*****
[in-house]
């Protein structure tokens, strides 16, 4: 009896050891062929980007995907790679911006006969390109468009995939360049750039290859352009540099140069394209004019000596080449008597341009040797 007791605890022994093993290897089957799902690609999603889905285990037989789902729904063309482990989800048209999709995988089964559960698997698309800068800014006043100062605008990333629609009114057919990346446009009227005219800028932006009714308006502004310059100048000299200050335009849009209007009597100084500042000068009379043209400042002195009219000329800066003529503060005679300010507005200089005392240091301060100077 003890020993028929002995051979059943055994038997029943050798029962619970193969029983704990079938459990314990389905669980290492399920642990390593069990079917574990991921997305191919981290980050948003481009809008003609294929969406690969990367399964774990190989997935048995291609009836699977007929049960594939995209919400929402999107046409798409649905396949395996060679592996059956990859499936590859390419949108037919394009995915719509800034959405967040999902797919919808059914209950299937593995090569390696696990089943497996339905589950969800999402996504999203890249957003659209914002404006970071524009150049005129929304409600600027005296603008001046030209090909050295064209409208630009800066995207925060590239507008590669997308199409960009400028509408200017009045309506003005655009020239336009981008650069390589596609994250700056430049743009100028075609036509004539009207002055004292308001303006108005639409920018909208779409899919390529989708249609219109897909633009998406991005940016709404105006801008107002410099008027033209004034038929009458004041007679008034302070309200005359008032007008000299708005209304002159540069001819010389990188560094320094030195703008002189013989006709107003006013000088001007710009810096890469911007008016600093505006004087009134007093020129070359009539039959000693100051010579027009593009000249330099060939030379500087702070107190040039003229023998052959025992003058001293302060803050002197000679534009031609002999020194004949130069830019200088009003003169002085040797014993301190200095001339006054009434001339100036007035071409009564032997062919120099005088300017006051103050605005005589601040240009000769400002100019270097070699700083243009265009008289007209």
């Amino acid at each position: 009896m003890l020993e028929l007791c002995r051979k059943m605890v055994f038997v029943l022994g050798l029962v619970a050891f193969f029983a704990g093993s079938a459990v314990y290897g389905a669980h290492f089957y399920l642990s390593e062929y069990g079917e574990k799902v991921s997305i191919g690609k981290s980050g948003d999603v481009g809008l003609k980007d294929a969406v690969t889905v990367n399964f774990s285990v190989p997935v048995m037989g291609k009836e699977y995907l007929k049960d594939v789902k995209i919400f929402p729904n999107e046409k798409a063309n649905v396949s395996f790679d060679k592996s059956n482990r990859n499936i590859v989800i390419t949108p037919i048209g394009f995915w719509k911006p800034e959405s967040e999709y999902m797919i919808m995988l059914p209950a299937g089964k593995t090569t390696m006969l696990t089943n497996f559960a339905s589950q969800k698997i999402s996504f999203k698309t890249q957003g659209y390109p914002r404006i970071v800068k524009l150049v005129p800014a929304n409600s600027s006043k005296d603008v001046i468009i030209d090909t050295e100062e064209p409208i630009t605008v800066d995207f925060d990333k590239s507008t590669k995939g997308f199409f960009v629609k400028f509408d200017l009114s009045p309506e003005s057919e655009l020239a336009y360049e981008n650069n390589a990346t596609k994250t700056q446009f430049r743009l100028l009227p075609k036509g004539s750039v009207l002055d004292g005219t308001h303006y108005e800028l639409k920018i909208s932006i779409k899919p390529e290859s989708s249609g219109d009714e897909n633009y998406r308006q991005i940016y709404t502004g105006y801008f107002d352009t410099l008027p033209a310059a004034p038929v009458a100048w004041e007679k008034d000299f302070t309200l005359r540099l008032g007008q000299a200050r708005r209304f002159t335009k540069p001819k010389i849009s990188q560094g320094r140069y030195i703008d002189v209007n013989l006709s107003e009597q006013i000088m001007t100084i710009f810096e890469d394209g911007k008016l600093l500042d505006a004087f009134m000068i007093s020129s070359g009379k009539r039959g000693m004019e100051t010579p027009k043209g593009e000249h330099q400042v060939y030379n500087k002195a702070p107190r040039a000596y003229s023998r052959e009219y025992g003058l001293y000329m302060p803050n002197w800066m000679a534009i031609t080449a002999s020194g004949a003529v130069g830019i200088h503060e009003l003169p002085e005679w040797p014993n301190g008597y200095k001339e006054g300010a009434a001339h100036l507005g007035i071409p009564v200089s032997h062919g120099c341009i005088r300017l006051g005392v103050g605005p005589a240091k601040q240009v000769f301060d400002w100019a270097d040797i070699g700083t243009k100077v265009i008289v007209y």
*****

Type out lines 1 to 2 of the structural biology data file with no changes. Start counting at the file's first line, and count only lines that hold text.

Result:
[in-house]
């Protein structure tokens, strides 16, 4: 009896050891062929980007995907790679911006006969390109468009995939360049750039290859352009540099140069394209004019000596080449008597341009040797 007791605890022994093993290897089957799902690609999603889905285990037989789902729904063309482990989800048209999709995988089964559960698997698309800068800014006043100062605008990333629609009114057919990346446009009227005219800028932006009714308006502004310059100048000299200050335009849009209007009597100084500042000068009379043209400042002195009219000329800066003529503060005679300010507005200089005392240091301060100077 003890020993028929002995051979059943055994038997029943050798029962619970193969029983704990079938459990314990389905669980290492399920642990390593069990079917574990991921997305191919981290980050948003481009809008003609294929969406690969990367399964774990190989997935048995291609009836699977007929049960594939995209919400929402999107046409798409649905396949395996060679592996059956990859499936590859390419949108037919394009995915719509800034959405967040999902797919919808059914209950299937593995090569390696696990089943497996339905589950969800999402996504999203890249957003659209914002404006970071524009150049005129929304409600600027005296603008001046030209090909050295064209409208630009800066995207925060590239507008590669997308199409960009400028509408200017009045309506003005655009020239336009981008650069390589596609994250700056430049743009100028075609036509004539009207002055004292308001303006108005639409920018909208779409899919390529989708249609219109897909633009998406991005940016709404105006801008107002410099008027033209004034038929009458004041007679008034302070309200005359008032007008000299708005209304002159540069001819010389990188560094320094030195703008002189013989006709107003006013000088001007710009810096890469911007008016600093505006004087009134007093020129070359009539039959000693100051010579027009593009000249330099060939030379500087702070107190040039003229023998052959025992003058001293302060803050002197000679534009031609002999020194004949130069830019200088009003003169002085040797014993301190200095001339006054009434001339100036007035071409009564032997062919120099005088300017006051103050605005005589601040240009000769400002100019270097070699700083243009265009008289007209």